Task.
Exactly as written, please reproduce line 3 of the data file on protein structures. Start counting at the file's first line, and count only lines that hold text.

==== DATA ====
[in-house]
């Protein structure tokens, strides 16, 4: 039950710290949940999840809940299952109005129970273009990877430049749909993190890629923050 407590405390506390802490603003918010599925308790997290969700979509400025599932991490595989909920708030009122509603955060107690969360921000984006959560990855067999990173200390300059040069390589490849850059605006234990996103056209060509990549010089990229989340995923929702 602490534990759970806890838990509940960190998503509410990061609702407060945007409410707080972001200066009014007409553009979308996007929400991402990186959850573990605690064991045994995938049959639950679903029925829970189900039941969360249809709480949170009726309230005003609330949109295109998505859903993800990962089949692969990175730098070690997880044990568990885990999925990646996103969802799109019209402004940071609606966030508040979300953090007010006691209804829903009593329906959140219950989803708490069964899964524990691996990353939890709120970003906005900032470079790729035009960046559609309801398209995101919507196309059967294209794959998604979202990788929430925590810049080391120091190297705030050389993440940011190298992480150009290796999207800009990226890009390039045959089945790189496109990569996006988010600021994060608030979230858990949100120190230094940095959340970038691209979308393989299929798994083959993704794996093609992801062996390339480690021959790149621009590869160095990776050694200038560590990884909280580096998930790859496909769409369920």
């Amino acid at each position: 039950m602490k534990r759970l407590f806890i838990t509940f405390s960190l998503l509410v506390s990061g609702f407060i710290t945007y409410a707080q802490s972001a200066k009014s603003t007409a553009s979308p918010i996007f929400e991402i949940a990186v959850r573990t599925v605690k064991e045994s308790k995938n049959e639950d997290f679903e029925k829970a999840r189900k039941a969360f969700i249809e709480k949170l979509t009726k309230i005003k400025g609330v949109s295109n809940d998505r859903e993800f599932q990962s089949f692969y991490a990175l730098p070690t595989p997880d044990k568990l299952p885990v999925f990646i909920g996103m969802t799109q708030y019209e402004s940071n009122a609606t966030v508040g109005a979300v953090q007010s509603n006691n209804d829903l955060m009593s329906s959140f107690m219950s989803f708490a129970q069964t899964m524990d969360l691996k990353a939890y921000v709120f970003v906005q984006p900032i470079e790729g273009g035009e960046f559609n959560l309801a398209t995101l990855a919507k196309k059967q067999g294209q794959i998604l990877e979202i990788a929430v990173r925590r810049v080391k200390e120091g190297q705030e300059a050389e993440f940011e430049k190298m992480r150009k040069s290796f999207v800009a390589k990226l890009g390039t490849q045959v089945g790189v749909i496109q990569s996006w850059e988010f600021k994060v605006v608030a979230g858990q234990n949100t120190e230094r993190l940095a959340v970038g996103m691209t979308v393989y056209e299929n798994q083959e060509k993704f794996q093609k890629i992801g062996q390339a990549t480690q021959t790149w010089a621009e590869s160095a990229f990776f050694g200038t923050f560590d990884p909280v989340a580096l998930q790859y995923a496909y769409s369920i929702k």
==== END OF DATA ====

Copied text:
């Amino acid at each position: 039950m602490k534990r759970l407590f806890i838990t509940f405390s960190l998503l509410v506390s990061g609702f407060i710290t945007y409410a707080q802490s972001a200066k009014s603003t007409a553009s979308p918010i996007f929400e991402i949940a990186v959850r573990t599925v605690k064991e045994s308790k995938n049959e639950d997290f679903e029925k829970a999840r189900k039941a969360f969700i249809e709480k949170l979509t009726k309230i005003k400025g609330v949109s295109n809940d998505r859903e993800f599932q990962s089949f692969y991490a990175l730098p070690t595989p997880d044990k568990l299952p885990v999925f990646i909920g996103m969802t799109q708030y019209e402004s940071n009122a609606t966030v508040g109005a979300v953090q007010s509603n006691n209804d829903l955060m009593s329906s959140f107690m219950s989803f708490a129970q069964t899964m524990d969360l691996k990353a939890y921000v709120f970003v906005q984006p900032i470079e790729g273009g035009e960046f559609n959560l309801a398209t995101l990855a919507k196309k059967q067999g294209q794959i998604l990877e979202i990788a929430v990173r925590r810049v080391k200390e120091g190297q705030e300059a050389e993440f940011e430049k190298m992480r150009k040069s290796f999207v800009a390589k990226l890009g390039t490849q045959v089945g790189v749909i496109q990569s996006w850059e988010f600021k994060v605006v608030a979230g858990q234990n949100t120190e230094r993190l940095a959340v970038g996103m691209t979308v393989y056209e299929n798994q083959e060509k993704f794996q093609k890629i992801g062996q390339a990549t480690q021959t790149w010089a621009e590869s160095a990229f990776f050694g200038t923050f560590d990884p909280v989340a580096l998930q790859y995923a496909y769409s369920i929702k």